Ottawa to invest up to $153 million in ocean supercluster
The funding is an effort to promote innovation and economic growth in marine-based industries, including renewable energy, fisheries, aquaculture and shipbuilding.0
HALIFAX – Ottawa is pledging up to $153 million to the so-called ocean supercluster to promote innovation and economic growth in marine-based industries.
Innovation, Science and Economic Development Minister Navdeep Bains announced the funding in Dartmouth, saying it will be matched dollar-for-dollar by the private sector.
The supercluster is part of Ottawa’s $950-million Innovation Superclusters Initiative and involves a group of businesses, post-secondary institutions and non-profit groups working together to promote innovation in Canada’s oceans.
Bains says the funding deal will allow the supercluster to work on emerging technologies related to such things as marine renewable energy, fisheries, aquaculture, oil and gas, defence and shipbuilding.
He says linking business, academics and other groups in the marine industry should create thousands of jobs in various ocean-based industries.
Kendra MacDonald, CEO of the ocean supercluster, says the funding gives the different groups the chance to identify ways to maximize the economic benefits of ocean-based activities.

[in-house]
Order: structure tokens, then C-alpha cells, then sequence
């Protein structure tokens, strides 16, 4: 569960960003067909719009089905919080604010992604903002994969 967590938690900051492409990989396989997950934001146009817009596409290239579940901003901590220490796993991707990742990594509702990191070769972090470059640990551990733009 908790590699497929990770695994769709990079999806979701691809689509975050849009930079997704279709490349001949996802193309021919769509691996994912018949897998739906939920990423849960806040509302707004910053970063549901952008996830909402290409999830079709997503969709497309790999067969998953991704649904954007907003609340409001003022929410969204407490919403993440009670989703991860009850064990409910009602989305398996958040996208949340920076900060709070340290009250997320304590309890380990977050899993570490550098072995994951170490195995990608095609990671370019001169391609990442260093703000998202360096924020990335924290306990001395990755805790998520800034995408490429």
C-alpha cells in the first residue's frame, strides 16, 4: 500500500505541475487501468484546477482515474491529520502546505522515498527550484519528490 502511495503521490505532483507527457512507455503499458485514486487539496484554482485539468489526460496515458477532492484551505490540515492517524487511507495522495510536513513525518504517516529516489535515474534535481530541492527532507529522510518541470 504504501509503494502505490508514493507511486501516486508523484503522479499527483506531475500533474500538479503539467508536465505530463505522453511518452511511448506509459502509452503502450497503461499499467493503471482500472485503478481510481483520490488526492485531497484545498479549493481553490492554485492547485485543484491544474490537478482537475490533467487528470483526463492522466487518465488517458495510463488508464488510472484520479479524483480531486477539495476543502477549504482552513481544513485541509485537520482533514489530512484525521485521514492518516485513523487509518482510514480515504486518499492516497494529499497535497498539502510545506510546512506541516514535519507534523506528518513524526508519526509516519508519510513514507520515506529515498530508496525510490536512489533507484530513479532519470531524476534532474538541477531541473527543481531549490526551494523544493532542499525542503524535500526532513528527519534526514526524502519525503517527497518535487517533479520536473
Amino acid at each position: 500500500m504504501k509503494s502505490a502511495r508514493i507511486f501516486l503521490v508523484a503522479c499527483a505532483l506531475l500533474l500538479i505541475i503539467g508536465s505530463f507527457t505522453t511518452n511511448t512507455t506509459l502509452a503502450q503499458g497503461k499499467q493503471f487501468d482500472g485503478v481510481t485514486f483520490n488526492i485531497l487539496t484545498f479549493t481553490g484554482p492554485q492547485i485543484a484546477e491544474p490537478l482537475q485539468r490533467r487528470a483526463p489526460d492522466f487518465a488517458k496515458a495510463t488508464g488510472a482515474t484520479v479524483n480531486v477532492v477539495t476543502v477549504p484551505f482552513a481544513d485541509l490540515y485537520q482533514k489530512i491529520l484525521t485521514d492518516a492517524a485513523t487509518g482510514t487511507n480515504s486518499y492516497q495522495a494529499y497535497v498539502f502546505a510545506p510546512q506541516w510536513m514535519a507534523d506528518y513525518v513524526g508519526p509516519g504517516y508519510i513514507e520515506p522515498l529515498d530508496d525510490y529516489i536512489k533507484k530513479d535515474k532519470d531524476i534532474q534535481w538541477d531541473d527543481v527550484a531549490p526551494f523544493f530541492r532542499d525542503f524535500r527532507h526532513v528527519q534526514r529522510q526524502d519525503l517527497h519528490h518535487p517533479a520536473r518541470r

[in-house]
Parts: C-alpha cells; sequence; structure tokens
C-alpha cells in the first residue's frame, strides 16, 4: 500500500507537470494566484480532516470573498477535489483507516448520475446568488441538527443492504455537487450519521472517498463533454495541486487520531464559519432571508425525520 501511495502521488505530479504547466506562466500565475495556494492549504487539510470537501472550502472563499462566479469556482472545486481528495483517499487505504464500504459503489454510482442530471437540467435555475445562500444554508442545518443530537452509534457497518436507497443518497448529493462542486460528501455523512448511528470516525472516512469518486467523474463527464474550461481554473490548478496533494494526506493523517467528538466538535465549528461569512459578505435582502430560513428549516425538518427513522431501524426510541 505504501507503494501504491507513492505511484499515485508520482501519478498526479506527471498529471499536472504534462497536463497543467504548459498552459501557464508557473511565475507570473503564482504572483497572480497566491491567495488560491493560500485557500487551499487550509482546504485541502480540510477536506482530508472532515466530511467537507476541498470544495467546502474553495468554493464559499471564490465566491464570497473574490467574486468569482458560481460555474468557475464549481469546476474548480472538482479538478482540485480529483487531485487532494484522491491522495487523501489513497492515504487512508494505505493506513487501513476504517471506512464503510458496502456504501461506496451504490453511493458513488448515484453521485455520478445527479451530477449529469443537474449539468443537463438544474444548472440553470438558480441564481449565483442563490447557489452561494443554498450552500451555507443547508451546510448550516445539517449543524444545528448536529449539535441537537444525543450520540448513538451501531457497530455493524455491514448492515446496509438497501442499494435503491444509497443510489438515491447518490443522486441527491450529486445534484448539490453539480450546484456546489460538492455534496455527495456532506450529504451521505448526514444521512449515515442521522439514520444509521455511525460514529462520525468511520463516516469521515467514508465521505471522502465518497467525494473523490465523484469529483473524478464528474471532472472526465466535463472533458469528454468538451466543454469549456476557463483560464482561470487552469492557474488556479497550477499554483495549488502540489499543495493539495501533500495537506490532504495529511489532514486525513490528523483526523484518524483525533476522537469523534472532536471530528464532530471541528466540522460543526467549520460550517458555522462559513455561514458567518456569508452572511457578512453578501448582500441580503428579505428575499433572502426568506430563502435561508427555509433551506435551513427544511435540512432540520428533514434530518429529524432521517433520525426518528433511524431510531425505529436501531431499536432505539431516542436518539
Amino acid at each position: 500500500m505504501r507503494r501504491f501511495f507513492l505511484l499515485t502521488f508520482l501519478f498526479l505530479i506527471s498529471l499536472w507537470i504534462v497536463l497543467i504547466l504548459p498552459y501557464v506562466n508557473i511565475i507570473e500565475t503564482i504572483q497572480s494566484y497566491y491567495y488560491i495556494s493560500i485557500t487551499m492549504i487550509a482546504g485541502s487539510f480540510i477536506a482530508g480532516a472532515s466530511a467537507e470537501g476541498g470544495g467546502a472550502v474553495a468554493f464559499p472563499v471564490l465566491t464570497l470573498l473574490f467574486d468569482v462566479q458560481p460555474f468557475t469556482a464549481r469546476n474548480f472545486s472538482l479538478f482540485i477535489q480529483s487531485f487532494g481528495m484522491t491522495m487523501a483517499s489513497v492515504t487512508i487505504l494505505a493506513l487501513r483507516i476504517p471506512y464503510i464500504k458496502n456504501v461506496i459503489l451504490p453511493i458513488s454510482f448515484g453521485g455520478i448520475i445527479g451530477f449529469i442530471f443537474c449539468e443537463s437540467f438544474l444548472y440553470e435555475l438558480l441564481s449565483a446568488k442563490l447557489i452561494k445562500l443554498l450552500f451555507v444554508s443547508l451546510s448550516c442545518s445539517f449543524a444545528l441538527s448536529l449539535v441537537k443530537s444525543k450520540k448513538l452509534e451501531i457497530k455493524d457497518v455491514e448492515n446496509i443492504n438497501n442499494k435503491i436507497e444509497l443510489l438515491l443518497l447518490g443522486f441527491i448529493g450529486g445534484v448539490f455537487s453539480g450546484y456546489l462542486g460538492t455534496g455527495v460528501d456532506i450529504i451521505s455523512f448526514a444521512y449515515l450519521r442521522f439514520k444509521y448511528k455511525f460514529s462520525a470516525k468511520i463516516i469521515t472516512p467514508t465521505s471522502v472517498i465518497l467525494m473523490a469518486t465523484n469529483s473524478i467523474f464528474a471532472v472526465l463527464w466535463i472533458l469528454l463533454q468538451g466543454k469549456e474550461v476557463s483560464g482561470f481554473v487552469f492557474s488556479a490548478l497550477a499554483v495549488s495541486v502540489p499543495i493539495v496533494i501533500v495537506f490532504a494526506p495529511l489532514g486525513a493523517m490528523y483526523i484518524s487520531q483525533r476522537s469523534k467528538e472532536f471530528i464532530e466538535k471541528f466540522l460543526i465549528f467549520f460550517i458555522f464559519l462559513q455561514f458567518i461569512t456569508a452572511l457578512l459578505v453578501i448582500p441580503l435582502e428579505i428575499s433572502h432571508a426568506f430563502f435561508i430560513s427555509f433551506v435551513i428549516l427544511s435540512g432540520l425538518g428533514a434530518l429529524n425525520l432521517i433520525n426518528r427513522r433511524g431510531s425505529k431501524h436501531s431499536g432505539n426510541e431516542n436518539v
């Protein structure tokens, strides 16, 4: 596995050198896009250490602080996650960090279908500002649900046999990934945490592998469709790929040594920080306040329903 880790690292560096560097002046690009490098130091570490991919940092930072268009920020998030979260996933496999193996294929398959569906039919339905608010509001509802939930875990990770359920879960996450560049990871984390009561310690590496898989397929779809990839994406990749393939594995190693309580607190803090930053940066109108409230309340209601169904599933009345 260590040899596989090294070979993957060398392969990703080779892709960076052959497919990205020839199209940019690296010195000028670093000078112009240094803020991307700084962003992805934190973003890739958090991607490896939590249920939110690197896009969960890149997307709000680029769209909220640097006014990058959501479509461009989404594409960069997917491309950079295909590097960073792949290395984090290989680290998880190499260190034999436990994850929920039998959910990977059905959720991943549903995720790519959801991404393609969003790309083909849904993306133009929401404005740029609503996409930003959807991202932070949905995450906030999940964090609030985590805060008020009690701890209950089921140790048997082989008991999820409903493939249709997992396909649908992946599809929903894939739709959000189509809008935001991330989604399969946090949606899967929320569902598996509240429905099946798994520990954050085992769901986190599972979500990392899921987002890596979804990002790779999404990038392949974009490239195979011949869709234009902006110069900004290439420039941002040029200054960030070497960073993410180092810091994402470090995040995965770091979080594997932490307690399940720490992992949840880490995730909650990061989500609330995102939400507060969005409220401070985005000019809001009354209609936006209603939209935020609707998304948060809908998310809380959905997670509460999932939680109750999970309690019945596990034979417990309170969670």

“We are incredibly excited to have the contribution agreement signed and are eager to enter a new stage of the ocean supercluster,” she said in a statement.
“The team remains very focused on building our project pipeline and identifying cluster building activities. This is an incredible opportunity for the region and the country to sustainably grow the ocean economy.”
The five winning supercluster bids were announced last February and ended a nine-month competition that represents the centrepiece of the Liberals’ so-called innovation agenda.
They included an AI supercluster in Quebec that will work on building intelligent supply chains through artificial intelligence and robotics; a manufacturing one in Ontario that will connect technology strengths to the manufacturing industry; and another in the Prairies that will focus on making the country a leading source of plant proteins.